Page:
Movies with similar titles often show up next to each other on the shelf, or line up in a search, but are usually very different animals—animals you don’t want to get mixed up.
So, to help sort out a few movies that may sound alike, but are not at all the same, we put together a quick reference guide to help you decide which one is more your cup of cocoa, or, in the case of “The Big Lebowski,” your White Russian.
Check it out!
“Black Narcissus” posits emotionally fragile nuns high in the Himalayas, until they start to unravel. A visual feast from English writer-director-producer Michael Powell and Emeric Pressburger, and a splendid Deborah Kerr plays the voice of reason, Sister Clodagh.
“Black Orpheus” recasts the Greek legend of Orpheus and Eurydice as a wild romance set in Rio de Janeiro during Carnaval. Revelers dance the Samba in the street. President Barack Obama has said it was his mother’s favorite film.
“The Man in the White Suit” is Alec Guinness as the man who invents the first indestructible suit. In this movie only one man wears a suit. Or is it wearing him?
“The Man in the Gray Flannel Suit” is Gregory Peck playing a businessman bucking conformity in post-war America. Everyone is wearing suits, and the effect is social claustrophobia.
“All About Eve” concerns stage actress Margo Channing (Bette Davis) as she squares off against cipher Eve Harrington (Anne Baxter). Two tough broads duke it out, cleverly, on Broadway, and it's certainly one of the most quotable movies ever written.
“The Three Faces of Eve” combines three personalities into one woman named Eve (Joanne Woodward), for a fascinating psychological drama. Think of is as a prequel to the 1976 made-for-TV-movie “Sybil,” in which Woodward plays the psychiatrist and Sally Field is the multi-personalitied lead.
All were lasts: “The Last Picture Show” follows kids coming of age in a dying Texas town, and is Cybill Shepherd’s screen debut.
“The Last Detail” sees a naval officer (Jack Nicholson) escorting a prisoner (Randy Quaid) to the brig—but not before showing him one last good time, or in the case of the virginal sailor, the first good time.
And “The Last Waltz” is the farewell concert by The Band, iconic rock band of the 1960s and one-time backing band for Bob Dylan.
“The Big Sleep” is prime Bogie and Bacall in Howard Hawks’s adaptation of Raymond Chandler’s most baffling mystery. A bonus bit of intel: no one, not even Chandler, knows who killed the chauffeur. Noir gold.
“The Big Lebowski” is Jeff Bridges and John Goodman in a hilarious, surreal kidnapping-bowlingepic that has achieved cult status. The Dude abides. Mix a shaker of White Russians for this one!
"Dogtown and Z-Boys" is skater and filmmaker Stacy Peralta’s documentary charting the evolution of skateboarding in Southern California in the 1970s. Narrated by Sean Penn, the film captures the electricity of the era in which surf culture moved onto dry land.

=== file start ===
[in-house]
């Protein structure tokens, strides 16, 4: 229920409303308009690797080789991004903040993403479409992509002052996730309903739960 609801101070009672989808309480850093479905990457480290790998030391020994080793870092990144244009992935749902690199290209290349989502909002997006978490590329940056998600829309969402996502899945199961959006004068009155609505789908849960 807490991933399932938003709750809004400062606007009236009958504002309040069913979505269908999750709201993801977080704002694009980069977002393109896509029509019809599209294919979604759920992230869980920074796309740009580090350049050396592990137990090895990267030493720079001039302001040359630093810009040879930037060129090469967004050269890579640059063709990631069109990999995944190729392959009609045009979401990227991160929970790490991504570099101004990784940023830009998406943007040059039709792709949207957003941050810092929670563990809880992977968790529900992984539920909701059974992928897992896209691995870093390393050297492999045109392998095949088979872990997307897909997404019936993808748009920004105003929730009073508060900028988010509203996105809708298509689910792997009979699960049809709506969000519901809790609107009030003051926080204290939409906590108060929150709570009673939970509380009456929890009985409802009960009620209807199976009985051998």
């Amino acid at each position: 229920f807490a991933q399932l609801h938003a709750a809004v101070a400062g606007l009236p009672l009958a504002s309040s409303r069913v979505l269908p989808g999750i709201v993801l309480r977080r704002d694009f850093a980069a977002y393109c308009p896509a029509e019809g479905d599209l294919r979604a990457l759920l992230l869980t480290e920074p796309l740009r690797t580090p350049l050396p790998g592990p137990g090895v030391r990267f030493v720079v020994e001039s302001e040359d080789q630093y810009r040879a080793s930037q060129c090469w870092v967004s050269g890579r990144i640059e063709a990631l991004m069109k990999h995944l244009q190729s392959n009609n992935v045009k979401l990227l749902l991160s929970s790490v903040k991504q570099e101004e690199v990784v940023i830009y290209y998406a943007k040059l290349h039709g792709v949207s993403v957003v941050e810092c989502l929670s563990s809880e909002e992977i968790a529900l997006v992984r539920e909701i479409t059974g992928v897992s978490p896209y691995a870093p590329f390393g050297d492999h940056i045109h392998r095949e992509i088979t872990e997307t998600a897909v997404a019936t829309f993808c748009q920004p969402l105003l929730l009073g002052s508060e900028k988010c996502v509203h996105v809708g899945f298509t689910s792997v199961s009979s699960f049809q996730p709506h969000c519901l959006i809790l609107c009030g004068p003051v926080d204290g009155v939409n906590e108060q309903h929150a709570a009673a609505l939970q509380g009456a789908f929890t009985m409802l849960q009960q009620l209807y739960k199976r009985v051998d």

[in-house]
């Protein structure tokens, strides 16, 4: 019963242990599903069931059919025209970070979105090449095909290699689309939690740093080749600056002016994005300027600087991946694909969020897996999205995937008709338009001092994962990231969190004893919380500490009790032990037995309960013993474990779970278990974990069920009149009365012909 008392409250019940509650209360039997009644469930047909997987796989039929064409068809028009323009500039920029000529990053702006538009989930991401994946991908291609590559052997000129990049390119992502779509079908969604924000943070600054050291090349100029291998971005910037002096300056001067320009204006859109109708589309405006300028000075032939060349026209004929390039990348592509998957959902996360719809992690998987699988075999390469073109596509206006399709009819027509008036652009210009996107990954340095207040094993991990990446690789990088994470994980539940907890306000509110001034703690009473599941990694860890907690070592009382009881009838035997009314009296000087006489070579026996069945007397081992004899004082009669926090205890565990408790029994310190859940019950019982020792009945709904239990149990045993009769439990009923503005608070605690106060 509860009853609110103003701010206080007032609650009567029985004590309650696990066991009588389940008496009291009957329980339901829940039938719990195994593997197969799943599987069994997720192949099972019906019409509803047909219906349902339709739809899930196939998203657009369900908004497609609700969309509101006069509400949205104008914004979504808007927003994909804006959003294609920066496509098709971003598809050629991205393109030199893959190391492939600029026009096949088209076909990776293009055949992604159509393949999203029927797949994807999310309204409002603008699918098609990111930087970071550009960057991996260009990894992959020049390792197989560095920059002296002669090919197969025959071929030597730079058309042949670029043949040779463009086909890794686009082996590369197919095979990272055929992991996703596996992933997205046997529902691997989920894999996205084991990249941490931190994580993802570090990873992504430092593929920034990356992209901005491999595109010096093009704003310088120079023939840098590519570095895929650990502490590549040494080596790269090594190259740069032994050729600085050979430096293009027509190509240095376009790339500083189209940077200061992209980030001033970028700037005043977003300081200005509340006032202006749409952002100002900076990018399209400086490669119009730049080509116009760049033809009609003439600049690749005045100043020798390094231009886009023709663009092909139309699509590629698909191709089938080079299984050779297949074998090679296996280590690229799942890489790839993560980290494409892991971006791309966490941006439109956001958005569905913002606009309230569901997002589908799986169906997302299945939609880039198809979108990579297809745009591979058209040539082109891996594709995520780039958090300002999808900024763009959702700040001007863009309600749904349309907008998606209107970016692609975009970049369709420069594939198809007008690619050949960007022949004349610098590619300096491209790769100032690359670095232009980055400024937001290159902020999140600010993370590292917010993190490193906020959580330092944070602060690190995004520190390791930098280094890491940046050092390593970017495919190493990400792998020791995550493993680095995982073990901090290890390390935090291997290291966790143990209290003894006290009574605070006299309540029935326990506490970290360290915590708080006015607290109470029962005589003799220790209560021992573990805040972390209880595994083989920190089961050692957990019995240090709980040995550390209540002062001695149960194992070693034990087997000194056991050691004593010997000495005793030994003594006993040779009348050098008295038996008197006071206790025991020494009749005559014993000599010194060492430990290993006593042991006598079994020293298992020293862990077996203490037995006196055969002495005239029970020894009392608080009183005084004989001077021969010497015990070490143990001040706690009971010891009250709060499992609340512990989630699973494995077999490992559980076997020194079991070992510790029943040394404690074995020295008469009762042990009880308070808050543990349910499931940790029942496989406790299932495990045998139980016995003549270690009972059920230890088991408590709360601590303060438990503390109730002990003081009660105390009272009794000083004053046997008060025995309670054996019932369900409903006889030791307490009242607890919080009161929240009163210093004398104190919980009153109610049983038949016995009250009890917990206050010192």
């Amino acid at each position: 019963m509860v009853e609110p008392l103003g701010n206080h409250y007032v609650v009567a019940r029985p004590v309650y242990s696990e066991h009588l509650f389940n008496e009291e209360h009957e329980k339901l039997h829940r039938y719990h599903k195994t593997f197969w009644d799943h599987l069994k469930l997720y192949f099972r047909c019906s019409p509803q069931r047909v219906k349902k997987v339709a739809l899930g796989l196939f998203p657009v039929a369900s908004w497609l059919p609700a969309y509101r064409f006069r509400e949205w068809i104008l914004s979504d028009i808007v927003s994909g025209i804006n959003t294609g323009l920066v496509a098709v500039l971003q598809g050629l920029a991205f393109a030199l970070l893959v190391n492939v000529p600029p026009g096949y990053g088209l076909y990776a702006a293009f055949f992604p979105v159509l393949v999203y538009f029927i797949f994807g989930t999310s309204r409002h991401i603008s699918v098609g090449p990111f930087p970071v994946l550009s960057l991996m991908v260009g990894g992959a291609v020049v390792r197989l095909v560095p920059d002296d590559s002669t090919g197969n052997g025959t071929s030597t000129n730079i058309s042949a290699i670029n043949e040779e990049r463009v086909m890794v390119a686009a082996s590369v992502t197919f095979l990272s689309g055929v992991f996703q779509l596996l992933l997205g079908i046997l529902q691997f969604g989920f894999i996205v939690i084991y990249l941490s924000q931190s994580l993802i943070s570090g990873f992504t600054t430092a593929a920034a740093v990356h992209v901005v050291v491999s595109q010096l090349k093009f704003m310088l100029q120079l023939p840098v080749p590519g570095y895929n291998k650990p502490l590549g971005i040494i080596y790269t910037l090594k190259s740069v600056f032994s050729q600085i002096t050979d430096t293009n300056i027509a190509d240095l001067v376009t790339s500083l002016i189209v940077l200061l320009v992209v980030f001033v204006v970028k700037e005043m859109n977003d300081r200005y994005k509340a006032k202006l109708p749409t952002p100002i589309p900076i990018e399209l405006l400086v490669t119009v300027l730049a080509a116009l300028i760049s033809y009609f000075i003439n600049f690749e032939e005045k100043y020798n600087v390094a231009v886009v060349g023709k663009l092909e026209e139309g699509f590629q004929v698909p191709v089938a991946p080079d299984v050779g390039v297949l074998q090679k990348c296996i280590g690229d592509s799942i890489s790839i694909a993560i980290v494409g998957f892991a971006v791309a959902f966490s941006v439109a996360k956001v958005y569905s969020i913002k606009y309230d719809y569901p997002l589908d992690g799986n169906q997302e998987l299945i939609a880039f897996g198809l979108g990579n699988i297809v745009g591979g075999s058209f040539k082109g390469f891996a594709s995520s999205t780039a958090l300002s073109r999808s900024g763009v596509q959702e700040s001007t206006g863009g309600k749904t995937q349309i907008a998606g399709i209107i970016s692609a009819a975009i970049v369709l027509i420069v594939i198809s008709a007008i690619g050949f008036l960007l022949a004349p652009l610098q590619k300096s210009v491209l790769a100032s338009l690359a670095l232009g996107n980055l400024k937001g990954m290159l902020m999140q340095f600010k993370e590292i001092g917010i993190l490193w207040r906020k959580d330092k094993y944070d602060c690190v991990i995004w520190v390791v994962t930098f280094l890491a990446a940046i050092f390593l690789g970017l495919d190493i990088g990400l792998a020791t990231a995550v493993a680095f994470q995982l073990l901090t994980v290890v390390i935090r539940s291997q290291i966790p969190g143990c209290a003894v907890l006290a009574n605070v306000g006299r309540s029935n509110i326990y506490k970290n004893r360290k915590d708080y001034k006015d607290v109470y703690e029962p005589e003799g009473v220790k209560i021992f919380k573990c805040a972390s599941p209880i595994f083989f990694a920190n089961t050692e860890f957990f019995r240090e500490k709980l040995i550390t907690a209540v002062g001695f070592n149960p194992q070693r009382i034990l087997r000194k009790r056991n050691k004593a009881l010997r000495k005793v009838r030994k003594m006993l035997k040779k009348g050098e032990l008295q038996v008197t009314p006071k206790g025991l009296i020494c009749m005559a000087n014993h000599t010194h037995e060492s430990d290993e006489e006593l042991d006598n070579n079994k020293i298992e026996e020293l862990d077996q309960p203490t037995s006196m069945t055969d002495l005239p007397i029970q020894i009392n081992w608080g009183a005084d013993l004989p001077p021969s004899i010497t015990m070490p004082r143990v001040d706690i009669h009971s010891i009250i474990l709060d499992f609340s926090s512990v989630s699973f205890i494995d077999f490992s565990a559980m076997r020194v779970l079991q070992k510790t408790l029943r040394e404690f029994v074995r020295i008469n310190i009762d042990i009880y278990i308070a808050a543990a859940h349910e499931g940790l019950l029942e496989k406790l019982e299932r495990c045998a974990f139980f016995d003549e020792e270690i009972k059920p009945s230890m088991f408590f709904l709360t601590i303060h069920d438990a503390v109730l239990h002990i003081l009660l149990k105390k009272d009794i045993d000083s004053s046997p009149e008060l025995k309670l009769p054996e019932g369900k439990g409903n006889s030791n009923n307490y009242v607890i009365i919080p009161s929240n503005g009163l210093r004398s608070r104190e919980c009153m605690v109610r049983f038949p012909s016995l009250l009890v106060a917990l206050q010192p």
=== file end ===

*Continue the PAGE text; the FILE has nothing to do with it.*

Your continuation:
"Dogville" is an experimental drama from Danish director Lars von Trier, starring Nicole Kidman as a girl on the run from mobsters who hides in a small Colorado town. The town of Dogville is created from minimal sets and in some cases, just chalk lines and words.
“Z” is a sharp French-language political thriller and thinly veiled account of the events surrounding the assassination of a Greek politician.
“Z Channel” is a revealing and riveting documentary about one of the first pay cable stations in America, directed by Xan Cassavetes, daughter of John Cassavetes.
“The Shop Around the Corner” is a romantic comedy starring Jimmy Stewart and Margaret Sullavan, in which two clerks at a Budapest gift shop each fall in love with a mysterious stranger.
“The Shop on Main Street” is a Czech tragic drama set in a notions shop in WWII against the backdrop of Hitler’s policy of Aryanization. You really don’t want to mix these two up.
“The Clock” is a romantic drama set in the New York of WWII, starring Judy Garland and Robert Walker. Directed by Garland’s future husband, Vincente Minnelli, it is her first dramatic role and the first movie in which she stars but doesn’t sing.
“The Big Clock” is a classic noir thriller starring Ray Milland racing the clock to solve a murder—and he is the prime suspect. “The Big Clock” was remade as “No Way Out” (1987) with Kevin Costner.
“Apocalypse Now” is Francis Ford Coppola’s epic re-telling of Joseph Conrad’s classic novella, “Heart of Darkness,” transported to the Vietnam War and the Cambodian jungle. Famous for the line, often paraphrased (incorrectly) as: “I love the smell of napalm in the morning. It smells of victory.”
“Paradise Now” is the story of two childhood Palestinian friends preparing for a suicide bombing attack in Tel Aviv. It was the first Palestinian film to be nominated for an Academy Award for Best Foreign Language Film.